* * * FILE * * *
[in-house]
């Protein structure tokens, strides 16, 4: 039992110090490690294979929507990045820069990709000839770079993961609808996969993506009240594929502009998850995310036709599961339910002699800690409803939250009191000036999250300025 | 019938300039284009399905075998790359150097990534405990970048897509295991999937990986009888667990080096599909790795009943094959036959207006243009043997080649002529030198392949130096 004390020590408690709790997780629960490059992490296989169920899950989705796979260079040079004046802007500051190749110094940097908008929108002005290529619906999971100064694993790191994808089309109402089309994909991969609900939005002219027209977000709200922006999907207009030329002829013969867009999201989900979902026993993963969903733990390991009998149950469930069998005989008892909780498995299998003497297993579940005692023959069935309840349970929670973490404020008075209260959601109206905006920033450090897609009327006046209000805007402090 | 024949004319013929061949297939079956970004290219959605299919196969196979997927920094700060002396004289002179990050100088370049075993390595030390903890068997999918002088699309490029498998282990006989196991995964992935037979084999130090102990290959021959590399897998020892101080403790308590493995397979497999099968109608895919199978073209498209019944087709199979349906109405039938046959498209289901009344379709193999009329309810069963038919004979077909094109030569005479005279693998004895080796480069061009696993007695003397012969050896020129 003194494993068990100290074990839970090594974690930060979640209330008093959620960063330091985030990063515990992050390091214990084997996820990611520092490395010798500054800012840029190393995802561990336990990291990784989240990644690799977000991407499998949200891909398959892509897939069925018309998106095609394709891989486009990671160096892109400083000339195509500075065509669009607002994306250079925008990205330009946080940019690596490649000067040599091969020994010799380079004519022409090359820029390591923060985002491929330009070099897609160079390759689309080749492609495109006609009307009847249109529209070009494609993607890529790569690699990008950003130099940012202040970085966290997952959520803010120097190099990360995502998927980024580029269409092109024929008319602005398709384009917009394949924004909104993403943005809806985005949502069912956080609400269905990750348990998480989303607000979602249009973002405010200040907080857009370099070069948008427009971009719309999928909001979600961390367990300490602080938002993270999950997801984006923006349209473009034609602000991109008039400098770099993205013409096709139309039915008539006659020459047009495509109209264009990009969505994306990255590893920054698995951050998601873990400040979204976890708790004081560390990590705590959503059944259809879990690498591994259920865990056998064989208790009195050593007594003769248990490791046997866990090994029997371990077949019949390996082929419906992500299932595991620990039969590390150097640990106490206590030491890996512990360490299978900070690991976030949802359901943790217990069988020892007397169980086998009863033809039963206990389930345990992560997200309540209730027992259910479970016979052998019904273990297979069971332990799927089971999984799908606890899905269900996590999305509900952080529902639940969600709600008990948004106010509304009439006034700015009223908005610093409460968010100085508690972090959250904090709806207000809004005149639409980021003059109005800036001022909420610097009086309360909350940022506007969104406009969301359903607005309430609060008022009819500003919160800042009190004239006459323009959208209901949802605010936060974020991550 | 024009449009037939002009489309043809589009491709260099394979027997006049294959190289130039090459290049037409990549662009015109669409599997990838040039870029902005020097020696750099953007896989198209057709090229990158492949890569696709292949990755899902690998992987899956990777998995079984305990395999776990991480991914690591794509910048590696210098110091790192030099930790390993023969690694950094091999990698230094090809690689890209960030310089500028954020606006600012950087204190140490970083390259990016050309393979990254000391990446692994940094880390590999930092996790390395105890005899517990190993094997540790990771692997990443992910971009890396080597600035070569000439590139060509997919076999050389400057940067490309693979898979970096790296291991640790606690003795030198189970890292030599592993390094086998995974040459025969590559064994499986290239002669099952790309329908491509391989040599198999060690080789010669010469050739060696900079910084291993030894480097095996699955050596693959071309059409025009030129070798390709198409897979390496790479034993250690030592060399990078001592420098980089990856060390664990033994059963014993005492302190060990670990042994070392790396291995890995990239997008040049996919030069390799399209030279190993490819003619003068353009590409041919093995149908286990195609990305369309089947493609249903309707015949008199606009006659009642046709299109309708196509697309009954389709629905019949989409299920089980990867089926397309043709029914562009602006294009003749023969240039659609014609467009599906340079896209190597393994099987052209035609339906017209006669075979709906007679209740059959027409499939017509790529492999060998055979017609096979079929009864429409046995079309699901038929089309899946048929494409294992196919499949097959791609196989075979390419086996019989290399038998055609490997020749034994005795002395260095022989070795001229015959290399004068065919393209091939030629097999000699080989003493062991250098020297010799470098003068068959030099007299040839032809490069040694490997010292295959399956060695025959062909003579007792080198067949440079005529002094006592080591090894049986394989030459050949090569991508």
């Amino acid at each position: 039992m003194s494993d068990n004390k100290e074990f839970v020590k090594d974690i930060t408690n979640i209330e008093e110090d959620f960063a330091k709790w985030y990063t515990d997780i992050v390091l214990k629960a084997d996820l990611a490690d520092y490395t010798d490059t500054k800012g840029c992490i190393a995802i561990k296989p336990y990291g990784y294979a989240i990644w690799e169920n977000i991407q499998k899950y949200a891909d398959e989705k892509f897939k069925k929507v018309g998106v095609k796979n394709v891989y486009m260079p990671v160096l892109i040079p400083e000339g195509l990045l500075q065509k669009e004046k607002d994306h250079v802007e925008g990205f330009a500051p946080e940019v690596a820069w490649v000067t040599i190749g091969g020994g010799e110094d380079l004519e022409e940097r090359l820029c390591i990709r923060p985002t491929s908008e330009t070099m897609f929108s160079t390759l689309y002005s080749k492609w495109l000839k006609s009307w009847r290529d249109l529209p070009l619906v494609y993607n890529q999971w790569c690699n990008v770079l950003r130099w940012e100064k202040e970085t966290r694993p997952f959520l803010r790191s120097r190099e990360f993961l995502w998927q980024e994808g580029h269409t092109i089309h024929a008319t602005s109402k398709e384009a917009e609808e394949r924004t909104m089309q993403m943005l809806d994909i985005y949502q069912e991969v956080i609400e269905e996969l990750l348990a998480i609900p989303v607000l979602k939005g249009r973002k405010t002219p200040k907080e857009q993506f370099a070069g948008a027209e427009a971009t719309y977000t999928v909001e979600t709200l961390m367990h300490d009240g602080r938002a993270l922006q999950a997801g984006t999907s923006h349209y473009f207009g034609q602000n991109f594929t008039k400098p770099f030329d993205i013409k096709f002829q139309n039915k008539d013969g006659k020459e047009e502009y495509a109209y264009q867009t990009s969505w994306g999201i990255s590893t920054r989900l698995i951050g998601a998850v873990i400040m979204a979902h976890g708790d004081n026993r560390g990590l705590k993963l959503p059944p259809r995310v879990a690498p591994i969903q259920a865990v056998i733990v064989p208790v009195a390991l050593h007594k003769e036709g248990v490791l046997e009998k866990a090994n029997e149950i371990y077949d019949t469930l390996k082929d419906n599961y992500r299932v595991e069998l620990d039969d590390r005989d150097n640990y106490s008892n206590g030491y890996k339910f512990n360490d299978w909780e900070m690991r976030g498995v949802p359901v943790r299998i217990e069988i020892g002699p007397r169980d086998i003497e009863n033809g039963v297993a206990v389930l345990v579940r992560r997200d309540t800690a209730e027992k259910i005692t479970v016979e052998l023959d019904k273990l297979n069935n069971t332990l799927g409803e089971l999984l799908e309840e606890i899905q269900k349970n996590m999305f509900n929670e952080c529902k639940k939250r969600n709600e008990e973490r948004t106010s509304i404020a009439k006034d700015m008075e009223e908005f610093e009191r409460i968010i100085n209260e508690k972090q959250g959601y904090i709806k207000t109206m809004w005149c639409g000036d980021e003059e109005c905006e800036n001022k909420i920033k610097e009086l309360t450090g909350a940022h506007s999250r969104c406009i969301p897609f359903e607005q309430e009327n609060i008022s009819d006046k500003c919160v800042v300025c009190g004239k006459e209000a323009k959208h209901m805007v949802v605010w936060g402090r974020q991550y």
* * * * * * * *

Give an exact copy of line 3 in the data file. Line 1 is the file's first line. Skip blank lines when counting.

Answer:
């Amino acid at each position: 039992m003194s494993d068990n004390k100290e074990f839970v020590k090594d974690i930060t408690n979640i209330e008093e110090d959620f960063a330091k709790w985030y990063t515990d997780i992050v390091l214990k629960a084997d996820l990611a490690d520092y490395t010798d490059t500054k800012g840029c992490i190393a995802i561990k296989p336990y990291g990784y294979a989240i990644w690799e169920n977000i991407q499998k899950y949200a891909d398959e989705k892509f897939k069925k929507v018309g998106v095609k796979n394709v891989y486009m260079p990671v160096l892109i040079p400083e000339g195509l990045l500075q065509k669009e004046k607002d994306h250079v802007e925008g990205f330009a500051p946080e940019v690596a820069w490649v000067t040599i190749g091969g020994g010799e110094d380079l004519e022409e940097r090359l820029c390591i990709r923060p985002t491929s908008e330009t070099m897609f929108s160079t390759l689309y002005s080749k492609w495109l000839k006609s009307w009847r290529d249109l529209p070009l619906v494609y993607n890529q999971w790569c690699n990008v770079l950003r130099w940012e100064k202040e970085t966290r694993p997952f959520l803010r790191s120097r190099e990360f993961l995502w998927q980024e994808g580029h269409t092109i089309h024929a008319t602005s109402k398709e384009a917009e609808e394949r924004t909104m089309q993403m943005l809806d994909i985005y949502q069912e991969v956080i609400e269905e996969l990750l348990a998480i609900p989303v607000l979602k939005g249009r973002k405010t002219p200040k907080e857009q993506f370099a070069g948008a027209e427009a971009t719309y977000t999928v909001e979600t709200l961390m367990h300490d009240g602080r938002a993270l922006q999950a997801g984006t999907s923006h349209y473009f207009g034609q602000n991109f594929t008039k400098p770099f030329d993205i013409k096709f002829q139309n039915k008539d013969g006659k020459e047009e502009y495509a109209y264009q867009t990009s969505w994306g999201i990255s590893t920054r989900l698995i951050g998601a998850v873990i400040m979204a979902h976890g708790d004081n026993r560390g990590l705590k993963l959503p059944p259809r995310v879990a690498p591994i969903q259920a865990v056998i733990v064989p208790v009195a390991l050593h007594k003769e036709g248990v490791l046997e009998k866990a090994n029997e149950i371990y077949d019949t469930l390996k082929d419906n599961y992500r299932v595991e069998l620990d039969d590390r005989d150097n640990y106490s008892n206590g030491y890996k339910f512990n360490d299978w909780e900070m690991r976030g498995v949802p359901v943790r299998i217990e069988i020892g002699p007397r169980d086998i003497e009863n033809g039963v297993a206990v389930l345990v579940r992560r997200d309540t800690a209730e027992k259910i005692t479970v016979e052998l023959d019904k273990l297979n069935n069971t332990l799927g409803e089971l999984l799908e309840e606890i899905q269900k349970n996590m999305f509900n929670e952080c529902k639940k939250r969600n709600e008990e973490r948004t106010s509304i404020a009439k006034d700015m008075e009223e908005f610093e009191r409460i968010i100085n209260e508690k972090q959250g959601y904090i709806k207000t109206m809004w005149c639409g000036d980021e003059e109005c905006e800036n001022k909420i920033k610097e009086l309360t450090g909350a940022h506007s999250r969104c406009i969301p897609f359903e607005q309430e009327n609060i008022s009819d006046k500003c919160v800042v300025c009190g004239k006459e209000a323009k959208h209901m805007v949802v605010w936060g402090r974020q991550y």